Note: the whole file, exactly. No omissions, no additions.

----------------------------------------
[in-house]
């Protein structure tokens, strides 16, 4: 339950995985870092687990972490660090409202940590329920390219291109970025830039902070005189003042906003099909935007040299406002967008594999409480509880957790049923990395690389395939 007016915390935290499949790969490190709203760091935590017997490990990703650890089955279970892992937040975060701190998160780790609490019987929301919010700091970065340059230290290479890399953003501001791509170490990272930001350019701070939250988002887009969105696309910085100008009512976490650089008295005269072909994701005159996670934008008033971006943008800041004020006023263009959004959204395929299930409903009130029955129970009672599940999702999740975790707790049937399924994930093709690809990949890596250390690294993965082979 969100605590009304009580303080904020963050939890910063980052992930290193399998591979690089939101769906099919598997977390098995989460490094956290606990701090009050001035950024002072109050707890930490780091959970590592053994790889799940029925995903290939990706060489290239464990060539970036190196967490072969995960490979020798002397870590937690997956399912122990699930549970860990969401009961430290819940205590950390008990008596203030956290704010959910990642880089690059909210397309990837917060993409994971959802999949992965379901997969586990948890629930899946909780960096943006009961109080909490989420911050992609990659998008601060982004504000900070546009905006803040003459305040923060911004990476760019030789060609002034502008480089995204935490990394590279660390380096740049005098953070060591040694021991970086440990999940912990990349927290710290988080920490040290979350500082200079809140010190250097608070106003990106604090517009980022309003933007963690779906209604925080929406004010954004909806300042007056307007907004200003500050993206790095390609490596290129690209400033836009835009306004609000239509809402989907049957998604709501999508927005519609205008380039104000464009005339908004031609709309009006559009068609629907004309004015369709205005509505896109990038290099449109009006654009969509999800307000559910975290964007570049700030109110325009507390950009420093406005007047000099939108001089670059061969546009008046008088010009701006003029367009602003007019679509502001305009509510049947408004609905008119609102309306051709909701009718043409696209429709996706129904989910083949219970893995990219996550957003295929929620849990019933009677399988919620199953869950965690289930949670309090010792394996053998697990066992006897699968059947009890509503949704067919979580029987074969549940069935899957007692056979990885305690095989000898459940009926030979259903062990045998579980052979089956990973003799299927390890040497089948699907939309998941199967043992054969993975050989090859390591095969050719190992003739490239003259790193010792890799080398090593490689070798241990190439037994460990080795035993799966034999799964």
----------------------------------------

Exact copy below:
[in-house]
């Protein structure tokens, strides 16, 4: 339950995985870092687990972490660090409202940590329920390219291109970025830039902070005189003042906003099909935007040299406002967008594999409480509880957790049923990395690389395939 007016915390935290499949790969490190709203760091935590017997490990990703650890089955279970892992937040975060701190998160780790609490019987929301919010700091970065340059230290290479890399953003501001791509170490990272930001350019701070939250988002887009969105696309910085100008009512976490650089008295005269072909994701005159996670934008008033971006943008800041004020006023263009959004959204395929299930409903009130029955129970009672599940999702999740975790707790049937399924994930093709690809990949890596250390690294993965082979 969100605590009304009580303080904020963050939890910063980052992930290193399998591979690089939101769906099919598997977390098995989460490094956290606990701090009050001035950024002072109050707890930490780091959970590592053994790889799940029925995903290939990706060489290239464990060539970036190196967490072969995960490979020798002397870590937690997956399912122990699930549970860990969401009961430290819940205590950390008990008596203030956290704010959910990642880089690059909210397309990837917060993409994971959802999949992965379901997969586990948890629930899946909780960096943006009961109080909490989420911050992609990659998008601060982004504000900070546009905006803040003459305040923060911004990476760019030789060609002034502008480089995204935490990394590279660390380096740049005098953070060591040694021991970086440990999940912990990349927290710290988080920490040290979350500082200079809140010190250097608070106003990106604090517009980022309003933007963690779906209604925080929406004010954004909806300042007056307007907004200003500050993206790095390609490596290129690209400033836009835009306004609000239509809402989907049957998604709501999508927005519609205008380039104000464009005339908004031609709309009006559009068609629907004309004015369709205005509505896109990038290099449109009006654009969509999800307000559910975290964007570049700030109110325009507390950009420093406005007047000099939108001089670059061969546009008046008088010009701006003029367009602003007019679509502001305009509510049947408004609905008119609102309306051709909701009718043409696209429709996706129904989910083949219970893995990219996550957003295929929620849990019933009677399988919620199953869950965690289930949670309090010792394996053998697990066992006897699968059947009890509503949704067919979580029987074969549940069935899957007692056979990885305690095989000898459940009926030979259903062990045998579980052979089956990973003799299927390890040497089948699907939309998941199967043992054969993975050989090859390591095969050719190992003739490239003259790193010792890799080398090593490689070798241990190439037994460990080795035993799966034999799964």